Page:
However I would like it to be understood that it’s perfectly acceptable to make mistakes. In reality, you can make mistakes and learn. If you’re young and you’re looking to become skilled in playing violin you have to work hard. If you’re looking to become skilled in sports, you’ll need to practice.

However, for some reason, we believe that if you’re gifted in math, you’re born with it and that’s all it takes. You can be proficient in math in numerous ways. I failed my [graduate-school] algebra qualifications! This doesn’t mean that I won’t be a mathematician who is successful. However, when I say to that I didn’t succeed at this, no one believes me.

##### The story and this book aren’t typical “great scientist” story.

I believe it’s more prevalent than many people admit. I didn’t realize my love for math until my early 20s – that’s when my doctoral adviser Basil] Gordon turned me into math at a time that I wasn’t convinced that everything was beautiful. I was convinced that it was all about the test score, grades and attempting to perform as well as I could without exerting effort.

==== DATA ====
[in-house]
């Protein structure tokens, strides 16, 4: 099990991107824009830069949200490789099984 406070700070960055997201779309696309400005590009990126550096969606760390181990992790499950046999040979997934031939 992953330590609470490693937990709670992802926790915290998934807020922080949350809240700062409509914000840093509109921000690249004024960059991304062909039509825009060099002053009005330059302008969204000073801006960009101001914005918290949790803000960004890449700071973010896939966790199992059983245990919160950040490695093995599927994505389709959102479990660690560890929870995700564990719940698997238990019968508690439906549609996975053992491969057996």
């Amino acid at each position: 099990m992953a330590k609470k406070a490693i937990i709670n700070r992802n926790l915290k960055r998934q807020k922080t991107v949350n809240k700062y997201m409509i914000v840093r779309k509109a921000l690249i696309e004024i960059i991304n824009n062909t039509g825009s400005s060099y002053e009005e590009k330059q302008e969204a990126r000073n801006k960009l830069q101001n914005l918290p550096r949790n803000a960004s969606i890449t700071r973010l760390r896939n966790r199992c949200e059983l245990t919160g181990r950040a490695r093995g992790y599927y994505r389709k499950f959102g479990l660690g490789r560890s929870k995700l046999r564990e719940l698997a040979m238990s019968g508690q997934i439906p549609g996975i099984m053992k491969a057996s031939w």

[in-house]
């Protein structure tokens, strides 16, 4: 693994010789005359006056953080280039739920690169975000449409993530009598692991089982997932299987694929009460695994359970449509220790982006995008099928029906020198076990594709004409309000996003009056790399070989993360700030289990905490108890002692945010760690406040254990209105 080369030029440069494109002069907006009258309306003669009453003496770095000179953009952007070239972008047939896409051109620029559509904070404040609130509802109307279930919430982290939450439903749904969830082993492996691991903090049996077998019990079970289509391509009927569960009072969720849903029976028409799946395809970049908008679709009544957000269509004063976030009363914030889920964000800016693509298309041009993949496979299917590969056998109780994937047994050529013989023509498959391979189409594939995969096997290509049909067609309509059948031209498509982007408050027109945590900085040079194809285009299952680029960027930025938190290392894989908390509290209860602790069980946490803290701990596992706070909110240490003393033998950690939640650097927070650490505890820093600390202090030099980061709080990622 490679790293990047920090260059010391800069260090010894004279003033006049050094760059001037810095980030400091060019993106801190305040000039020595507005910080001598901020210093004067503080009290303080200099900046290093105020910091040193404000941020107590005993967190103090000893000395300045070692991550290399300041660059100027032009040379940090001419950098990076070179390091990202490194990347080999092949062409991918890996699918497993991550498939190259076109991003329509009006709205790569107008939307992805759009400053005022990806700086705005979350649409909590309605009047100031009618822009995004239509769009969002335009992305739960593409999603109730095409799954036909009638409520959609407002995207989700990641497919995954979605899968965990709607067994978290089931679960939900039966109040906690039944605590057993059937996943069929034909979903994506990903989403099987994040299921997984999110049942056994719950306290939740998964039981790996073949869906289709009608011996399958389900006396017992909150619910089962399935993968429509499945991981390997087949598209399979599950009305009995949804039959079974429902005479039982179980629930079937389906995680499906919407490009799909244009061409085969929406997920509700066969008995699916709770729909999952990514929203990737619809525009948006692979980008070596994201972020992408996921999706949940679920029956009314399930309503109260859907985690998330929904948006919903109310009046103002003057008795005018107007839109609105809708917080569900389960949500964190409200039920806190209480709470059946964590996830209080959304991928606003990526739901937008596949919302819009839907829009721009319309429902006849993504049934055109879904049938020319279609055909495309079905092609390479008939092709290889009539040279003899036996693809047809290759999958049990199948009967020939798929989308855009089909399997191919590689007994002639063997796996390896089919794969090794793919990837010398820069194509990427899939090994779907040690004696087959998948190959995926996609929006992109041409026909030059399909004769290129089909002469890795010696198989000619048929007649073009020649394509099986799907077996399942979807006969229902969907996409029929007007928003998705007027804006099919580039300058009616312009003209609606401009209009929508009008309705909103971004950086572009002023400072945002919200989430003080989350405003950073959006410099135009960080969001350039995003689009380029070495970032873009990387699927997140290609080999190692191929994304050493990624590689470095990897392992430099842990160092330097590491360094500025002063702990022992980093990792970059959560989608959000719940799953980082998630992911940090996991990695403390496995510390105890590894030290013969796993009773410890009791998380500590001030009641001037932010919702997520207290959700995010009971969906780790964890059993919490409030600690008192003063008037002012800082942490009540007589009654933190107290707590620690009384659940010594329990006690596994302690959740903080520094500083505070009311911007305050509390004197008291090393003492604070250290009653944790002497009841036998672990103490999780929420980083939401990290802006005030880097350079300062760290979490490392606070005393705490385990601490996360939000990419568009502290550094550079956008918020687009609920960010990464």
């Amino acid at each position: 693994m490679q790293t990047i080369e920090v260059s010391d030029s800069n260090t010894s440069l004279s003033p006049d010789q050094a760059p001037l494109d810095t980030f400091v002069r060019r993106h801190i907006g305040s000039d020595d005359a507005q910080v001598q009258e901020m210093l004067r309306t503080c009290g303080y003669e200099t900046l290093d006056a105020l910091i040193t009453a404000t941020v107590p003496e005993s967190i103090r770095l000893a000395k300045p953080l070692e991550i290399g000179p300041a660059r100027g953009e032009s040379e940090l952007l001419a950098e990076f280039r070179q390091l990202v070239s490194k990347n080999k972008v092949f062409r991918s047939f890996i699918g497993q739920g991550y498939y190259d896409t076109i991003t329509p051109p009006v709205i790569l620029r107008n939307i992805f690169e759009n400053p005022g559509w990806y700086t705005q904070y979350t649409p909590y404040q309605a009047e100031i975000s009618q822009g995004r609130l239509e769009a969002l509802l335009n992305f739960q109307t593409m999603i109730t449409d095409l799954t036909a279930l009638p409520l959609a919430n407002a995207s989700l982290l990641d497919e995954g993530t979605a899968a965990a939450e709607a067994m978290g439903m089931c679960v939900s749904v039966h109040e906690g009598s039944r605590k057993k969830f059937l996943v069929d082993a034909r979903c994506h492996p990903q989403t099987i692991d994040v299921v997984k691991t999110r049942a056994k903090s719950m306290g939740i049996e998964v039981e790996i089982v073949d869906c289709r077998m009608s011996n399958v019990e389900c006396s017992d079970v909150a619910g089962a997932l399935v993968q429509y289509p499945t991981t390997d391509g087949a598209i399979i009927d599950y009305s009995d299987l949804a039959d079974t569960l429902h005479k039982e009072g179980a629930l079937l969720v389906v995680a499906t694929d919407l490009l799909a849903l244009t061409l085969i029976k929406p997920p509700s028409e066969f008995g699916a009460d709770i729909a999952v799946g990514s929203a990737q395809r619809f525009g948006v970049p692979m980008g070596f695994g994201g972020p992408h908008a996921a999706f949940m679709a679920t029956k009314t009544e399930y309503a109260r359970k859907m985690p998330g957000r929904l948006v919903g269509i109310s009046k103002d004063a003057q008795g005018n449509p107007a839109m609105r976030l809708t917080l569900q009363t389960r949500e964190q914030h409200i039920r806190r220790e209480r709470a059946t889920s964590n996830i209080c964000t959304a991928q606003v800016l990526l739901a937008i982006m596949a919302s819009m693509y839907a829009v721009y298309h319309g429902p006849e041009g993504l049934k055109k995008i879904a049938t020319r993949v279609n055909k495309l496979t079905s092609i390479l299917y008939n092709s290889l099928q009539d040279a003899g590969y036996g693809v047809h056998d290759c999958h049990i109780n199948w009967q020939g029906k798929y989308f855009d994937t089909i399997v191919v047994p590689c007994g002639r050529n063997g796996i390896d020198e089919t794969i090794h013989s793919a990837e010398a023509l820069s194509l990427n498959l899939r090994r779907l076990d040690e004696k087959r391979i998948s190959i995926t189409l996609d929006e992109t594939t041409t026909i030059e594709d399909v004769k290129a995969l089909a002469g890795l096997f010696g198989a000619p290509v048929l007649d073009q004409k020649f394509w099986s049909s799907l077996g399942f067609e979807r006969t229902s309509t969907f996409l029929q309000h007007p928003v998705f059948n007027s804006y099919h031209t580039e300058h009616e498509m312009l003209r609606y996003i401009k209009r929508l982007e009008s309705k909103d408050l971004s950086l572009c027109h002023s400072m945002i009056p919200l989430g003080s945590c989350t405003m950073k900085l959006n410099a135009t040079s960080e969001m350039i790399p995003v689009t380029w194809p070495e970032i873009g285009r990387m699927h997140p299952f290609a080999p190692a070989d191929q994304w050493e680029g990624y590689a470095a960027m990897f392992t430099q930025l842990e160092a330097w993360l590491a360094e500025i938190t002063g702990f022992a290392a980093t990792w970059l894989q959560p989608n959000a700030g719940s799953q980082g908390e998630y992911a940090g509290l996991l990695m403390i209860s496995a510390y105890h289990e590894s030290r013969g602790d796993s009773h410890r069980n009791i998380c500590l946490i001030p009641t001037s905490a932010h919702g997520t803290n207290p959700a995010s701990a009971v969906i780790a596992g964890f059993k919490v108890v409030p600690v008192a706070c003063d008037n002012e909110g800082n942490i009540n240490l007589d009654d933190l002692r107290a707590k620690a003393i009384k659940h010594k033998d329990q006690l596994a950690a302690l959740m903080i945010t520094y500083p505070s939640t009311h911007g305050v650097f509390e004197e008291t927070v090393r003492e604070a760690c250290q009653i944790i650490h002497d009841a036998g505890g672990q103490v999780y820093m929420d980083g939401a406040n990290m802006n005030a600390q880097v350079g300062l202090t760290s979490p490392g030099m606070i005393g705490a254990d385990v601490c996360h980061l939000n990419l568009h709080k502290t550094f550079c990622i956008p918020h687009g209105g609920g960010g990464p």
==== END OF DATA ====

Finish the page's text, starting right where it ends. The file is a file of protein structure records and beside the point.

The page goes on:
Colleges are filled with students who believe that is the way to go. How do you get around the system? I was not beat the system. I was being beaten by the system and Gordon helped me turn around. After telling people my tale, I’ve realized that I’m not alone.

This is what I see in Ramanujan. He was a twice-college dropout, whom my father revered as a hero this was completely unreal to me at the age of 16 because I was told that I had to be an outstanding child. I was required to work on my geometry assignments in the summer, sitting with my dad as doing his research. I was never allowed to leave and play, then to hear my dad speak to me about Ramanujan from the air and it was the realm of possibility.